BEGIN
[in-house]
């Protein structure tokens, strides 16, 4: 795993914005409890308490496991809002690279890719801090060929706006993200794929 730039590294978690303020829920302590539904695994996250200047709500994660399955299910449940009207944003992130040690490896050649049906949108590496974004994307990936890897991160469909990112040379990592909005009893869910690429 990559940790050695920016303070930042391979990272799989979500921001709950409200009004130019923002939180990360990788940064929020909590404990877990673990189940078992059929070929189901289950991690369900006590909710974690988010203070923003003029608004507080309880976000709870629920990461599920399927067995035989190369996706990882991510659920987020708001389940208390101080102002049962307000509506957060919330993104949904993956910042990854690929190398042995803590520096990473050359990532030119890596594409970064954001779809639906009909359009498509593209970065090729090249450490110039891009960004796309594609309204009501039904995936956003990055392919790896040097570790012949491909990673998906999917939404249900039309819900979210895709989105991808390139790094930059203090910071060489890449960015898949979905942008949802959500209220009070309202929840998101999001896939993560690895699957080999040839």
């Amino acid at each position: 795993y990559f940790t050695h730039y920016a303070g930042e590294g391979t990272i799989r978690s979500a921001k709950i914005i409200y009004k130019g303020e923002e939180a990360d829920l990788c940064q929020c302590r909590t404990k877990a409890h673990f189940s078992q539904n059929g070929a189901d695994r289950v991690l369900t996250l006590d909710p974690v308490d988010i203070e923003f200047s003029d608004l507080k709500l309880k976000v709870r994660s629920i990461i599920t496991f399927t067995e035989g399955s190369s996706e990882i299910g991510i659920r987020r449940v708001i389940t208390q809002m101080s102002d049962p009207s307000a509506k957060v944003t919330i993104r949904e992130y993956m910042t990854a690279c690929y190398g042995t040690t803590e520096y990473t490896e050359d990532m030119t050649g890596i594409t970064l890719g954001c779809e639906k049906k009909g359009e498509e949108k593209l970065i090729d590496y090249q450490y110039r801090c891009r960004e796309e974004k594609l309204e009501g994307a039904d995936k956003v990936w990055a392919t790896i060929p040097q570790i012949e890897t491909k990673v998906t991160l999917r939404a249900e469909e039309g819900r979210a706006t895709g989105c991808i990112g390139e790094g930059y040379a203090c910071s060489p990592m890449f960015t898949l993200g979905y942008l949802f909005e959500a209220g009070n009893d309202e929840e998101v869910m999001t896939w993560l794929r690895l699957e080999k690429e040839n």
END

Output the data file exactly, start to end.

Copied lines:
[in-house]
């Protein structure tokens, strides 16, 4: 795993914005409890308490496991809002690279890719801090060929706006993200794929 730039590294978690303020829920302590539904695994996250200047709500994660399955299910449940009207944003992130040690490896050649049906949108590496974004994307990936890897991160469909990112040379990592909005009893869910690429 990559940790050695920016303070930042391979990272799989979500921001709950409200009004130019923002939180990360990788940064929020909590404990877990673990189940078992059929070929189901289950991690369900006590909710974690988010203070923003003029608004507080309880976000709870629920990461599920399927067995035989190369996706990882991510659920987020708001389940208390101080102002049962307000509506957060919330993104949904993956910042990854690929190398042995803590520096990473050359990532030119890596594409970064954001779809639906009909359009498509593209970065090729090249450490110039891009960004796309594609309204009501039904995936956003990055392919790896040097570790012949491909990673998906999917939404249900039309819900979210895709989105991808390139790094930059203090910071060489890449960015898949979905942008949802959500209220009070309202929840998101999001896939993560690895699957080999040839």
């Amino acid at each position: 795993y990559f940790t050695h730039y920016a303070g930042e590294g391979t990272i799989r978690s979500a921001k709950i914005i409200y009004k130019g303020e923002e939180a990360d829920l990788c940064q929020c302590r909590t404990k877990a409890h673990f189940s078992q539904n059929g070929a189901d695994r289950v991690l369900t996250l006590d909710p974690v308490d988010i203070e923003f200047s003029d608004l507080k709500l309880k976000v709870r994660s629920i990461i599920t496991f399927t067995e035989g399955s190369s996706e990882i299910g991510i659920r987020r449940v708001i389940t208390q809002m101080s102002d049962p009207s307000a509506k957060v944003t919330i993104r949904e992130y993956m910042t990854a690279c690929y190398g042995t040690t803590e520096y990473t490896e050359d990532m030119t050649g890596i594409t970064l890719g954001c779809e639906k049906k009909g359009e498509e949108k593209l970065i090729d590496y090249q450490y110039r801090c891009r960004e796309e974004k594609l309204e009501g994307a039904d995936k956003v990936w990055a392919t790896i060929p040097q570790i012949e890897t491909k990673v998906t991160l999917r939404a249900e469909e039309g819900r979210a706006t895709g989105c991808i990112g390139e790094g930059y040379a203090c910071s060489p990592m890449f960015t898949l993200g979905y942008l949802f909005e959500a209220g009070n009893d309202e929840e998101v869910m999001t896939w993560l794929r690895l699957e080999k690429e040839n």